• Filters
  • Lighting systems
  • Protein skimmers
  • Heaters
  • Decorations

In mid-sized and large-sized tanks, where multiple heaters or larger filtration systems are necessary, the available water volume is significantly reduced.

To optimize space, consider opting for external filters like the AMOSIJOY 265GPH 3-Stage Canister Filter, which operates outside the tank and offers a compact design. This quiet and high-flow filter, with a rate of 265 gallons (969 liters) per hour, is easy to operate.

When using internal filters or larger heating systems, it is advisable to reduce the number of mystery snails in the tank accordingly. Decorations and substrates, including fine sand, gravel, and driftwood, also occupy space within the tank.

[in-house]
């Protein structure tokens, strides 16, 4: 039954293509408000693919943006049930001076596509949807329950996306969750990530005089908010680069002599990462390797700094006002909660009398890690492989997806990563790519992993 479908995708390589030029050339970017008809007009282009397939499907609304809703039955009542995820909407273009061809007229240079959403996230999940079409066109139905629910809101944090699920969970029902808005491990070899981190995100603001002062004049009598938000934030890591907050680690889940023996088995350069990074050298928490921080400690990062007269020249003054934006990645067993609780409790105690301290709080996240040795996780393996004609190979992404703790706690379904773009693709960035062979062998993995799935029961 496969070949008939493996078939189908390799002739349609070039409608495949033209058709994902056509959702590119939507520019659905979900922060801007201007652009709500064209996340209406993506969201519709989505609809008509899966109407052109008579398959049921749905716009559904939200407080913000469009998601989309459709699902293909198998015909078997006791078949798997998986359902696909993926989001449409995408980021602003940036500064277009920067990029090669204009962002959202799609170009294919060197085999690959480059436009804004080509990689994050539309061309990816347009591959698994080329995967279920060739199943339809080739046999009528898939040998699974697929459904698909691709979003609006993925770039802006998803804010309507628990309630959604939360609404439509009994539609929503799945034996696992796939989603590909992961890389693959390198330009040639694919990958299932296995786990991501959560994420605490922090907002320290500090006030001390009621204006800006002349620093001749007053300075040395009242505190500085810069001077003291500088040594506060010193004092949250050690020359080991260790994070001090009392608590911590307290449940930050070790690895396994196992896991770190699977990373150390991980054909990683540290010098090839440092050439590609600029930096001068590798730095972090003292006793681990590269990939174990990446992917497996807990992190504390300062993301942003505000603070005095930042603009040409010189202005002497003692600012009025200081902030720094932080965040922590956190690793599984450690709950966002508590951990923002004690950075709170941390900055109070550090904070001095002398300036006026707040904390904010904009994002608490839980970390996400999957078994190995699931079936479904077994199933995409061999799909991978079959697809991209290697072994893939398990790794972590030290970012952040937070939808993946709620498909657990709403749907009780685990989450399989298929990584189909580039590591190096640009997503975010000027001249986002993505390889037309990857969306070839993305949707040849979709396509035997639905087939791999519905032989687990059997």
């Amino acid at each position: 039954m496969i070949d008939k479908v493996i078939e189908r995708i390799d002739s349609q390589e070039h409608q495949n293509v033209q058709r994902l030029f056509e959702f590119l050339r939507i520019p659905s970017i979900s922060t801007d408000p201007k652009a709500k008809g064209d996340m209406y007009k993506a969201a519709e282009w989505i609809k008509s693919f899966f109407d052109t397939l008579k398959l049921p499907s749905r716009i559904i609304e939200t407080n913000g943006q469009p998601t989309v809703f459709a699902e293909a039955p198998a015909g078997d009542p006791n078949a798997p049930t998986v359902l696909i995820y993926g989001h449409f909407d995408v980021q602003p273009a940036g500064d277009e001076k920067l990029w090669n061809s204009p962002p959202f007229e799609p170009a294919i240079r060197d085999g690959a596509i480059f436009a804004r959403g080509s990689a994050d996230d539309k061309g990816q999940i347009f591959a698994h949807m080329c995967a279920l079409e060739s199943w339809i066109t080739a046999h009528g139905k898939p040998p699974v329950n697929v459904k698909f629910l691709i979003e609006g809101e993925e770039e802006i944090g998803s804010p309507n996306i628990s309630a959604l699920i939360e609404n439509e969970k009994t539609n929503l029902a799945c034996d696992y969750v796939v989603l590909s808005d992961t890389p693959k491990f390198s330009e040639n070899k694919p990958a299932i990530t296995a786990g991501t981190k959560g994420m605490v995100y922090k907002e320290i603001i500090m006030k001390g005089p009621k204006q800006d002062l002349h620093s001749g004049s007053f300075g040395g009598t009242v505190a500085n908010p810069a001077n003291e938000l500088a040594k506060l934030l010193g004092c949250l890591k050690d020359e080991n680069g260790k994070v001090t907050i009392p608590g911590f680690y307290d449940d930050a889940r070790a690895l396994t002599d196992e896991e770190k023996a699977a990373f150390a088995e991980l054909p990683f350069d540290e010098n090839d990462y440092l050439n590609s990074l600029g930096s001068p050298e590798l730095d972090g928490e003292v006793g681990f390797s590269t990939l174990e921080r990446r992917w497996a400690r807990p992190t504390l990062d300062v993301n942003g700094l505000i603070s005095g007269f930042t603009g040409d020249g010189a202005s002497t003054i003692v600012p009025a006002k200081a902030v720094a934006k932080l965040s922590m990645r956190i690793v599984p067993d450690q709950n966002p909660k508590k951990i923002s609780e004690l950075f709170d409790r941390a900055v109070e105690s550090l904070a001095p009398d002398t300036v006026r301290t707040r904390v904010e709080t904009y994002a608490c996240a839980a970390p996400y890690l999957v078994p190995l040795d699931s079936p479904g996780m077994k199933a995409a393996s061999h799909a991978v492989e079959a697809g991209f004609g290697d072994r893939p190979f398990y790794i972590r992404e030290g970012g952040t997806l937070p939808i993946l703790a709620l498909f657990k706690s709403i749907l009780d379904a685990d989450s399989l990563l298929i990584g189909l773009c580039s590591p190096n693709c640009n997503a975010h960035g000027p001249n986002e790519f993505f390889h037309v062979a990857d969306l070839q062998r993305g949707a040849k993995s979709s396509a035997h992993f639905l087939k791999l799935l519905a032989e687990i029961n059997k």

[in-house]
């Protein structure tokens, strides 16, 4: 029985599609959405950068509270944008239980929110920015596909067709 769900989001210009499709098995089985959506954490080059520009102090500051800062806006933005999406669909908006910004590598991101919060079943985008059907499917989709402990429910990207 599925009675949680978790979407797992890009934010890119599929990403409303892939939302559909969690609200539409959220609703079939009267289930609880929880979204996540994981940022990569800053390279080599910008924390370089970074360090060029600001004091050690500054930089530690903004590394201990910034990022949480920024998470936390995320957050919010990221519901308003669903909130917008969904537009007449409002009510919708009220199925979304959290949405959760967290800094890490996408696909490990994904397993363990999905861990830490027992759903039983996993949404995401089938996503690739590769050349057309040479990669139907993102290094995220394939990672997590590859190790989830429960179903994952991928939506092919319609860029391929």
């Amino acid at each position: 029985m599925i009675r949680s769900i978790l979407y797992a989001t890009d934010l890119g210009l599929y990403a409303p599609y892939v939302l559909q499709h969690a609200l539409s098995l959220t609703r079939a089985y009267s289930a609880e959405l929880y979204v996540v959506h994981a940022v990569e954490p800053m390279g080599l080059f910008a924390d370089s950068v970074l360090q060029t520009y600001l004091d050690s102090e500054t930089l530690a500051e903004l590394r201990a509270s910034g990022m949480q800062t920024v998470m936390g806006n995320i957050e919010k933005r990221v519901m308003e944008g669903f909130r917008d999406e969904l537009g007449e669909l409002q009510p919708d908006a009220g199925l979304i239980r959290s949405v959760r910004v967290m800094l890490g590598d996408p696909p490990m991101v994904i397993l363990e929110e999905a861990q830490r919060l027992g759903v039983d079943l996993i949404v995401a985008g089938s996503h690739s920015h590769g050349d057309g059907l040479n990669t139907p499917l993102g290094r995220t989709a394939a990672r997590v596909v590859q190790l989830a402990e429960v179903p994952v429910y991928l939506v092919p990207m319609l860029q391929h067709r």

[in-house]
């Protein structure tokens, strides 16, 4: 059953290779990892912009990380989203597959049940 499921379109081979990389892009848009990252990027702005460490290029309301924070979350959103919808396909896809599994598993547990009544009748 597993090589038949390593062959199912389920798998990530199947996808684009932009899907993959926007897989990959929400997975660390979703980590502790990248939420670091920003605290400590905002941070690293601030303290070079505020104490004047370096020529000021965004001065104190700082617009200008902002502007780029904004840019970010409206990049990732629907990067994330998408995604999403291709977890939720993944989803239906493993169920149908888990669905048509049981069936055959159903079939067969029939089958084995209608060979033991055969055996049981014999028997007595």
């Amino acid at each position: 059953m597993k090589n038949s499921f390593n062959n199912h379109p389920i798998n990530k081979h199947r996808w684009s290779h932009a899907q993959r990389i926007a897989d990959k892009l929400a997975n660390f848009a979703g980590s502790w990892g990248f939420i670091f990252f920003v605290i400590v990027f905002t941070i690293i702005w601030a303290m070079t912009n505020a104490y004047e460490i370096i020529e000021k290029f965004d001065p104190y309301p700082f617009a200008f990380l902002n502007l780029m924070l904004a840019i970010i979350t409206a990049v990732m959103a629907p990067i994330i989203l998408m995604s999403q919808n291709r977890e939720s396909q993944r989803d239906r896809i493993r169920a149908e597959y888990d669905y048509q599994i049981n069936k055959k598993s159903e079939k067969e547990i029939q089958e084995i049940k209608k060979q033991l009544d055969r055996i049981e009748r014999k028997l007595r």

If your tank is heavily decorated and feels cramped, it is recommended to decrease the number of mystery snails. A maximum of 15 snails would suit a densely decorated tank.

Aquarium plants, when healthy, do not pose a problem as they have minimal impact on water parameters. In fact, they contribute to increased oxygen levels in the water, benefiting the overall tank environment.

What About Snail Breeding?

Freshwater snails comprise a diverse group of species. Some lay eggs, such as:

  • Ivory snails
  • Ramshorn snails
  • Assassin snails
  • Bladder snails
  • Mystery snails

These egg-laying snails reproduce at a rapid pace. Without population control measures, you may encounter an overwhelming snail population within a few months.

For these species, I recommend keeping a group of no more than 10 snails in a 55-gallon (208-liter) tank. After the first reproductive cycle, it is crucial to separate males and females to prevent further breeding.

On the other hand, the following snails give birth to live young ones and have slower reproduction rates:

  • Rabbit snails
  • Malaysian trumpet snails